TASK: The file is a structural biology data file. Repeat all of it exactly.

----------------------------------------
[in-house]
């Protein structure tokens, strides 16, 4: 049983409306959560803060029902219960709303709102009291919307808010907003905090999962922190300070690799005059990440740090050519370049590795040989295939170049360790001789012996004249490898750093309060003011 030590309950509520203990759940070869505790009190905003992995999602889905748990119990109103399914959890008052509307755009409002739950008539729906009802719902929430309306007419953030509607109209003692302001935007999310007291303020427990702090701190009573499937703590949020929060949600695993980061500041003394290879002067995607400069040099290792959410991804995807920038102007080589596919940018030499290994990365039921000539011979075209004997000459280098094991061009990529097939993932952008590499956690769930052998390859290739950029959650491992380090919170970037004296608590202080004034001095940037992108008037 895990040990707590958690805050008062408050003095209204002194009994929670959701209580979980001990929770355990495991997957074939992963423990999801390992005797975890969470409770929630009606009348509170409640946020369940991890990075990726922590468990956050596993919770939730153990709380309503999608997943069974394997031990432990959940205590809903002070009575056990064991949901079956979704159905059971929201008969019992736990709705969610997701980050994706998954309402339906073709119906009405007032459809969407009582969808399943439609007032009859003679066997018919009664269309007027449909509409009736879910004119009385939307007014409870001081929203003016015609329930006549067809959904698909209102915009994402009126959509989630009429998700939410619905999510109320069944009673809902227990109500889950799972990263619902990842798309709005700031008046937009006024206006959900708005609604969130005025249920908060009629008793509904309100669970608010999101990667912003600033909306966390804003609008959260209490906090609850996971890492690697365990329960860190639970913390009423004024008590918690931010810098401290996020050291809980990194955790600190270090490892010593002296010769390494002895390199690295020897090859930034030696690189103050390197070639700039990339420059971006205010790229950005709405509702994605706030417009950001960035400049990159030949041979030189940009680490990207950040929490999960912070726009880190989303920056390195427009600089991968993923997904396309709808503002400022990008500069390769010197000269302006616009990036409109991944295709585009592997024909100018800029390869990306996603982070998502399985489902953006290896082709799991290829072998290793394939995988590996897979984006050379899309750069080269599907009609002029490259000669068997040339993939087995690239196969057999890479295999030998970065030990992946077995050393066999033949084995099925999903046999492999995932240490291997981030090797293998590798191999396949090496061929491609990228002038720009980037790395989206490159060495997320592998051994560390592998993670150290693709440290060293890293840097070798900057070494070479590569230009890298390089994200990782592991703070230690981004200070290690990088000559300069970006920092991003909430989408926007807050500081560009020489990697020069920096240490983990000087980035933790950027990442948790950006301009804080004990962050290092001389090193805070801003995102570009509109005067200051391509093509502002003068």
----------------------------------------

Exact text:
[in-house]
């Protein structure tokens, strides 16, 4: 049983409306959560803060029902219960709303709102009291919307808010907003905090999962922190300070690799005059990440740090050519370049590795040989295939170049360790001789012996004249490898750093309060003011 030590309950509520203990759940070869505790009190905003992995999602889905748990119990109103399914959890008052509307755009409002739950008539729906009802719902929430309306007419953030509607109209003692302001935007999310007291303020427990702090701190009573499937703590949020929060949600695993980061500041003394290879002067995607400069040099290792959410991804995807920038102007080589596919940018030499290994990365039921000539011979075209004997000459280098094991061009990529097939993932952008590499956690769930052998390859290739950029959650491992380090919170970037004296608590202080004034001095940037992108008037 895990040990707590958690805050008062408050003095209204002194009994929670959701209580979980001990929770355990495991997957074939992963423990999801390992005797975890969470409770929630009606009348509170409640946020369940991890990075990726922590468990956050596993919770939730153990709380309503999608997943069974394997031990432990959940205590809903002070009575056990064991949901079956979704159905059971929201008969019992736990709705969610997701980050994706998954309402339906073709119906009405007032459809969407009582969808399943439609007032009859003679066997018919009664269309007027449909509409009736879910004119009385939307007014409870001081929203003016015609329930006549067809959904698909209102915009994402009126959509989630009429998700939410619905999510109320069944009673809902227990109500889950799972990263619902990842798309709005700031008046937009006024206006959900708005609604969130005025249920908060009629008793509904309100669970608010999101990667912003600033909306966390804003609008959260209490906090609850996971890492690697365990329960860190639970913390009423004024008590918690931010810098401290996020050291809980990194955790600190270090490892010593002296010769390494002895390199690295020897090859930034030696690189103050390197070639700039990339420059971006205010790229950005709405509702994605706030417009950001960035400049990159030949041979030189940009680490990207950040929490999960912070726009880190989303920056390195427009600089991968993923997904396309709808503002400022990008500069390769010197000269302006616009990036409109991944295709585009592997024909100018800029390869990306996603982070998502399985489902953006290896082709799991290829072998290793394939995988590996897979984006050379899309750069080269599907009609002029490259000669068997040339993939087995690239196969057999890479295999030998970065030990992946077995050393066999033949084995099925999903046999492999995932240490291997981030090797293998590798191999396949090496061929491609990228002038720009980037790395989206490159060495997320592998051994560390592998993670150290693709440290060293890293840097070798900057070494070479590569230009890298390089994200990782592991703070230690981004200070290690990088000559300069970006920092991003909430989408926007807050500081560009020489990697020069920096240490983990000087980035933790950027990442948790950006301009804080004990962050290092001389090193805070801003995102570009509109005067200051391509093509502002003068």